Todays recipe, is a very popular Malabar Snack – KOZHI ADA and it goes great with your afternoon tea! These little bite sized fried dumplings are made with a spiced chicken filling. Quite easy to make, if you fancy something different today 🙂
Vanpayar Ularthiyathu | Brown Bean and Shallots Mash
Vanpayar Ularthiyathu is the classic Kerala comfort food. The ‘brown beans’ (red cow peas / red gram / ‘red chawli’) are a brownish version of the ‘green bean’ or whole ‘mung dal’. It also looks similar in shape to the ‘black eyed bean’, except it’s smaller.
In Kerala, this dish is very often served with rice porridge, where the Kerala ‘Rose Rice’ is used: an indigenous variety of rice grown in Palakkad District of Kerala. It’s a chubbier grain and is found throughout Kerala and parts of Sri Lanka.
The beans are cooked prior to stir frying with a delicious blend of shallots, garlic, pepper and dried red chilli and then mashed lightly to add a very-yummy-creamy quality.
This vegetarian item may be served with rice or even chapatis, but the classic combo will forever be Kanji and Payar ( Porridge and Beans). Poppadum’s , pickle and shallot chutney are also often served on the side. ‘Kanji and Payar’ is also often served when you are under the weather or suffering from an upset stomach.Read More
Fish Roe Fry | Kerala ‘Palinjeen’ Fry
Fish Roe Fry is a favorite in our house. Whenever I get good fish roe (Fish Eggs), I usually prepare it in this way. Both female fish roe (Hard Roe) and male fish roe (Soft Roe), may be used.. In the picture, I have used only the Hard Roe of King Fish. The roe is cooked in spiced and seasoned coconut milk before frying (scrambling) in coconut oil. Yum!
Nadan Varal Curry | Bral Fish Curry
This is the Nadan Varal Curry – The country style Bral Fish Curry which is much sought after by so many. Feelings of nostalgia, certainly take over when those who love this fish are served this curry. An authentic method of preparation that has been followed for decades. Varal fish is also known by the names of ‘banded snake head fish or dragon head fish’ .. It is also popular in Thailand and Indonesia.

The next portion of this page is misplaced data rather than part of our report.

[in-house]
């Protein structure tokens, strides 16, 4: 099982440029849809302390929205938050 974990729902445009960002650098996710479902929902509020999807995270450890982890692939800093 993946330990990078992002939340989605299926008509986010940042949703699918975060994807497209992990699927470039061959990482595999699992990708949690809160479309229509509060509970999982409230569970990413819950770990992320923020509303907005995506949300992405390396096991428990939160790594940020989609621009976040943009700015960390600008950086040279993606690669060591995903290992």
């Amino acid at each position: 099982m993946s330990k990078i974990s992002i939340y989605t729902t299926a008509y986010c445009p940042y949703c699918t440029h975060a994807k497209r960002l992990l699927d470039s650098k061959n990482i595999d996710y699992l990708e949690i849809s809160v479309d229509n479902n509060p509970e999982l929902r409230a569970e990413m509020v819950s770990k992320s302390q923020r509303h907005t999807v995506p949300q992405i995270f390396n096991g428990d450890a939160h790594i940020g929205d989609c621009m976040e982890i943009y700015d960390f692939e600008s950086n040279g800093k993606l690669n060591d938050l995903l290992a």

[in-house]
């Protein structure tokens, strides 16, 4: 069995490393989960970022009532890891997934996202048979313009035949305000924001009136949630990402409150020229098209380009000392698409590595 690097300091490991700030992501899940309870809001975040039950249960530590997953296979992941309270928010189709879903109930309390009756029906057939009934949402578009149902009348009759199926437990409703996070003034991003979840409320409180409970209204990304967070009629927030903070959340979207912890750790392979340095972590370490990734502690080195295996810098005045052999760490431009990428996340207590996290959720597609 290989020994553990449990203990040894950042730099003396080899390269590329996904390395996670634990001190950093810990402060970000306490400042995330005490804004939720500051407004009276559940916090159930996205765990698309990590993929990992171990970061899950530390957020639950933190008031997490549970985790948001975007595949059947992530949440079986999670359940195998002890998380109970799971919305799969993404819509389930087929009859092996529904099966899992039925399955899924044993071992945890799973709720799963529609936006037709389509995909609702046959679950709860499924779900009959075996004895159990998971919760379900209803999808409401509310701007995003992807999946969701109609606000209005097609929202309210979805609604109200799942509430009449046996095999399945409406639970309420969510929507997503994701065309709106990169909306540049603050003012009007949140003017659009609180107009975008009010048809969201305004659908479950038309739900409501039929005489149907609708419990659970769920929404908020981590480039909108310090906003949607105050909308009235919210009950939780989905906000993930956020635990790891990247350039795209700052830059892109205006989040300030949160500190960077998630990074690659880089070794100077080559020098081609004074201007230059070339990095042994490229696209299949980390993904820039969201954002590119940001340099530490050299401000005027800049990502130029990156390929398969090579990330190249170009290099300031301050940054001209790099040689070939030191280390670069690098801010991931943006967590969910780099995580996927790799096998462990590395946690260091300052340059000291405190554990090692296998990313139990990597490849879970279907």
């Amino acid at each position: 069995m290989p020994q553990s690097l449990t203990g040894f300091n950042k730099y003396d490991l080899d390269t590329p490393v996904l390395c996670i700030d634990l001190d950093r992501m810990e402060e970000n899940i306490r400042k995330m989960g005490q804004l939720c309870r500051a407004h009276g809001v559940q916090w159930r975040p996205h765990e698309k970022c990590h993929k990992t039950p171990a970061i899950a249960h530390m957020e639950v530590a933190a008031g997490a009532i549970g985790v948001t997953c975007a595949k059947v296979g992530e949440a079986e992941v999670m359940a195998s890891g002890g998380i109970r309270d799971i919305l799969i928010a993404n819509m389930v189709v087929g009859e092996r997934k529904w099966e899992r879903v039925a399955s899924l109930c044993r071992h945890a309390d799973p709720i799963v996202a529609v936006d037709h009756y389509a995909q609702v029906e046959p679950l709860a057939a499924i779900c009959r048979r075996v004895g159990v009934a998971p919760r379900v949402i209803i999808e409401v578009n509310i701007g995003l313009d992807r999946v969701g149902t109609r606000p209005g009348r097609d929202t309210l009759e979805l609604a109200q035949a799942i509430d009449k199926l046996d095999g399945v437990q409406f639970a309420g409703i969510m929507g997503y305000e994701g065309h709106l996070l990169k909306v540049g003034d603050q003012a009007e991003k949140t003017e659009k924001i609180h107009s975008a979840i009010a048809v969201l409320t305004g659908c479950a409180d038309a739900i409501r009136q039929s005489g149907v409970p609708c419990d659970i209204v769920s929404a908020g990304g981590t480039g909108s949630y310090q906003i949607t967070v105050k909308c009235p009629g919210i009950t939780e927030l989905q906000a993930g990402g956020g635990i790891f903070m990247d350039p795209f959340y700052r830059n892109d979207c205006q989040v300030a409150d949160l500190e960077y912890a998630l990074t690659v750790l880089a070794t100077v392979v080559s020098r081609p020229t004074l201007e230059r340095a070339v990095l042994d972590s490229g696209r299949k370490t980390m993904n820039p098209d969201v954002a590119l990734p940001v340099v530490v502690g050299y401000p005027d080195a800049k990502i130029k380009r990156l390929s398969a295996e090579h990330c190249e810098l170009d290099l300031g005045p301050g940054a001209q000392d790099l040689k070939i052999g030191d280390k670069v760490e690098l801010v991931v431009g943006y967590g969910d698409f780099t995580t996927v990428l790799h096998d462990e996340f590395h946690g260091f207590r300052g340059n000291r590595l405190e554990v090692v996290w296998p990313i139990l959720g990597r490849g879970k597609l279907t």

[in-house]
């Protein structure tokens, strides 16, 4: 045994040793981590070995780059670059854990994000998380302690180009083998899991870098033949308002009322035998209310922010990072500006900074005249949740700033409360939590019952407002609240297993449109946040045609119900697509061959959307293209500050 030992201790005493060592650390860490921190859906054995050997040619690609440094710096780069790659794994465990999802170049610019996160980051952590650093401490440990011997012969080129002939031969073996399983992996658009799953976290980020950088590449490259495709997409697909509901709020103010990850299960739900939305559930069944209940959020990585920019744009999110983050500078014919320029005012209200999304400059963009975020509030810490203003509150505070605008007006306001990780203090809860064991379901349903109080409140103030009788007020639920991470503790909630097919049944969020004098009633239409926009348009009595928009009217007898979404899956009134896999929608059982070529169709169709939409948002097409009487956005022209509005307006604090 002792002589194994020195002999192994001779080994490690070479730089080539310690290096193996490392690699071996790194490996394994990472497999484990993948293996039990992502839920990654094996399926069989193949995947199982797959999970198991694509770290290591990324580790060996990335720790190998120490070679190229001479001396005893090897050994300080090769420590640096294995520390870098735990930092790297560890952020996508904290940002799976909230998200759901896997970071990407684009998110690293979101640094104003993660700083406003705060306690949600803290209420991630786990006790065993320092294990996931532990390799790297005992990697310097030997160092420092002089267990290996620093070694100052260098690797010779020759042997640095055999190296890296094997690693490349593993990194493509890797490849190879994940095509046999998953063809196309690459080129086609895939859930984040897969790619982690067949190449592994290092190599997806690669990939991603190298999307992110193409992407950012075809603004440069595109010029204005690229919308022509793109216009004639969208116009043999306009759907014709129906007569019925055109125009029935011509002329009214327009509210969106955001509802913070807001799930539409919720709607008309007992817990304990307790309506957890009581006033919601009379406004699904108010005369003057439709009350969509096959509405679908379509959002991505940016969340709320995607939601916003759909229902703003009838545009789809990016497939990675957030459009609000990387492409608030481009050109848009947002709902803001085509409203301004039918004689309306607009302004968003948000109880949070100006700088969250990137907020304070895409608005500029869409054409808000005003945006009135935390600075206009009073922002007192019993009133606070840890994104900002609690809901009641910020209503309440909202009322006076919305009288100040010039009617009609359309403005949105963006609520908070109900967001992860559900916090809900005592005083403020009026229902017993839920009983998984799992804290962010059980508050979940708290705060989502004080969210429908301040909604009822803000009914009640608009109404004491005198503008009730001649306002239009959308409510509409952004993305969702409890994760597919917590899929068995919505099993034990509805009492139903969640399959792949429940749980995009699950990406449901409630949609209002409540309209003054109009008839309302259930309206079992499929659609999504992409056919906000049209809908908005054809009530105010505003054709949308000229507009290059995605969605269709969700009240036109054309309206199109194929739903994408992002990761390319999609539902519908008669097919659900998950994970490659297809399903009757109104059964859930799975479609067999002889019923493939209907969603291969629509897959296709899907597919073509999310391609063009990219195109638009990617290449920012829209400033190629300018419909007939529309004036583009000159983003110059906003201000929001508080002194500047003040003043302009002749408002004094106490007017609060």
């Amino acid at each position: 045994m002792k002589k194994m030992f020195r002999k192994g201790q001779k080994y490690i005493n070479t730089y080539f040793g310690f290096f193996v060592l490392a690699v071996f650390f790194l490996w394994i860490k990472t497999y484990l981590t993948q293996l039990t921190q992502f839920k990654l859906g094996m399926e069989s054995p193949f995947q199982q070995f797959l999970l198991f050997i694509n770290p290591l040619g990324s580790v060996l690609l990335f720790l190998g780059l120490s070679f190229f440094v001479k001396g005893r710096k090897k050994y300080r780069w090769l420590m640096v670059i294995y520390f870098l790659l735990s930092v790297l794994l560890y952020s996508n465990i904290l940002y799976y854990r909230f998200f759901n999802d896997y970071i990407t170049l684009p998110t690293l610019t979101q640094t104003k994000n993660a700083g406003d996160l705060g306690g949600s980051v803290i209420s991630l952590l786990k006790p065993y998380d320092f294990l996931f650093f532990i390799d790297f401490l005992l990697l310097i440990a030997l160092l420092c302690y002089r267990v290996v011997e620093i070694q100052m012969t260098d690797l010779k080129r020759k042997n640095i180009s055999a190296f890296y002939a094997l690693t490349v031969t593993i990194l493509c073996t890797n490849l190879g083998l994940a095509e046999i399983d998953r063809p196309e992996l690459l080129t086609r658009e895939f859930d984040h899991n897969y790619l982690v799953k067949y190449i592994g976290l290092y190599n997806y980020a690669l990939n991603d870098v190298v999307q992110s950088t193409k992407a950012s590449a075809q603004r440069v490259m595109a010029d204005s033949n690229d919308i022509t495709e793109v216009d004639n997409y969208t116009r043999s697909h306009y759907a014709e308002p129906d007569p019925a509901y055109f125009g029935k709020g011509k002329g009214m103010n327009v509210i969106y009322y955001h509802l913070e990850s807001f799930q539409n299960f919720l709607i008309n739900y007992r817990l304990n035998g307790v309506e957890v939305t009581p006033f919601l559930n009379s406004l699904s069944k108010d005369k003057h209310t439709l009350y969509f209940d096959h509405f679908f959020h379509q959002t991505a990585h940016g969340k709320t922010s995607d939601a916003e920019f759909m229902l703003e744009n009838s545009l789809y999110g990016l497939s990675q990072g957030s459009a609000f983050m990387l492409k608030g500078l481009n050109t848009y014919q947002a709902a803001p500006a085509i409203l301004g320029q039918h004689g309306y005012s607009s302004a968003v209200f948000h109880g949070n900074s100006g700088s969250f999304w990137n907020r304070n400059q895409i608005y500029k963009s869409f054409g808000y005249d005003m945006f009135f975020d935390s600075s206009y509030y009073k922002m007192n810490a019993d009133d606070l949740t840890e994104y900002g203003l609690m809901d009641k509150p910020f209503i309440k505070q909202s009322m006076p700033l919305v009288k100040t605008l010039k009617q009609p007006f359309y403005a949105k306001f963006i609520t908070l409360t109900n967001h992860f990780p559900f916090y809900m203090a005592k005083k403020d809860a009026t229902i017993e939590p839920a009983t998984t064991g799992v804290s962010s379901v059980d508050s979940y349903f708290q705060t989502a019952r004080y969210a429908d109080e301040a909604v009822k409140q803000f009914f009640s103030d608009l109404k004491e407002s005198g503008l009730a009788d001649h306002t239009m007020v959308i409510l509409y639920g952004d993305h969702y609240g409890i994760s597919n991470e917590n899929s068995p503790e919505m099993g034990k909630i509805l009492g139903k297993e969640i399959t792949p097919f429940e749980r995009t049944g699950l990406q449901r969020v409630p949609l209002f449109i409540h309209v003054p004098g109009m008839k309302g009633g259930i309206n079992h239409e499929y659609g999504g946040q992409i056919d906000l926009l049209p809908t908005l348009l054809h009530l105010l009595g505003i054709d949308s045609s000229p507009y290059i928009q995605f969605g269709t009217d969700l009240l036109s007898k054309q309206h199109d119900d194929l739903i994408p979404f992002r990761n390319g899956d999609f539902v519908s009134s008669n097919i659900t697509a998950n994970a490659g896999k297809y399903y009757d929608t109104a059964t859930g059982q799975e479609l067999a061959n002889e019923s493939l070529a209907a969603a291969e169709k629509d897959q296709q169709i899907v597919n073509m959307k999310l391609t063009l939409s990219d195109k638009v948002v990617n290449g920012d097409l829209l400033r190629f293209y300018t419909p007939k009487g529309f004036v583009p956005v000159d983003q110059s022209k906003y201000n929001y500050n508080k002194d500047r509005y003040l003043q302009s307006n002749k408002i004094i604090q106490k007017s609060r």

Pineapple Pachadi – Sweet and Savory Pineapple Curry with Yoghurt and Coconut
Pineapple Pachadi is a deliciously different type of curry. The punch of raw mustard seeds blends so well in this yoghurt and coconut based curry with fresh pineapple! Feel the tanginess. Enjoy the sweetness. Savor the Flavor!
This is one of the dishes prepared for the Onam Sadhya.
Ada Pradhaman with Instant Ada (Rice Flakes)
Ada Pradhaman is one of the most sought after Payasams when it comes to Kerala feasts and Onam Sadhyas. Here is how to make it easily and deliciously with the store-bought instant ada. The Payasam thickens after resting a while, like in the picture. The texture can be loosened to a desired consistency bu adding light fresh milk and heating through.
Here, you can find the post on how to make Ada pradhaman with home made Ada
Nadan Parippu Curry – Dal Curry for Kerala Sadhya
This is the traditional method of preparing delicious Nadan Parippu Curry. I absolutely love this with some fresh ghee drizzled on top of the hot dal curry. Husked Moong dal is used for this dish. Give me a plate of rice, some of this awesome parippu curry, ghee, some papad and – that’s all I need!
This is the type of dal that is made for traditional Sadhyas and Feasts. Loosen the texture further by adding more water.
Anna Pathiri – Mutton Pidi – Coin shaped rice dumplings with Mutton Gravy
Presumably, the word ‘ Anna’ / ‘അണ’ in Anna Pathiri, relates to its size which is the same as the old Indian ‘Anna’ Coin. These are usually made into small thick disks which are pressed with the thumb in the centre. The dough for these coins, is made similarly to how the ‘Kerala Kai Pathiri’ is made. Other names for this dish include: Anna Pathal, അണ പത്തൽ, Kunji Pathiri or Kunji Pathal.
It can be time consuming task, but very yummy indeed. Usually it is made for special guests, occasions or for Ramadan, when you only cook the one main meal.
Sorry about the picture quality here – I will try to get a better one next time.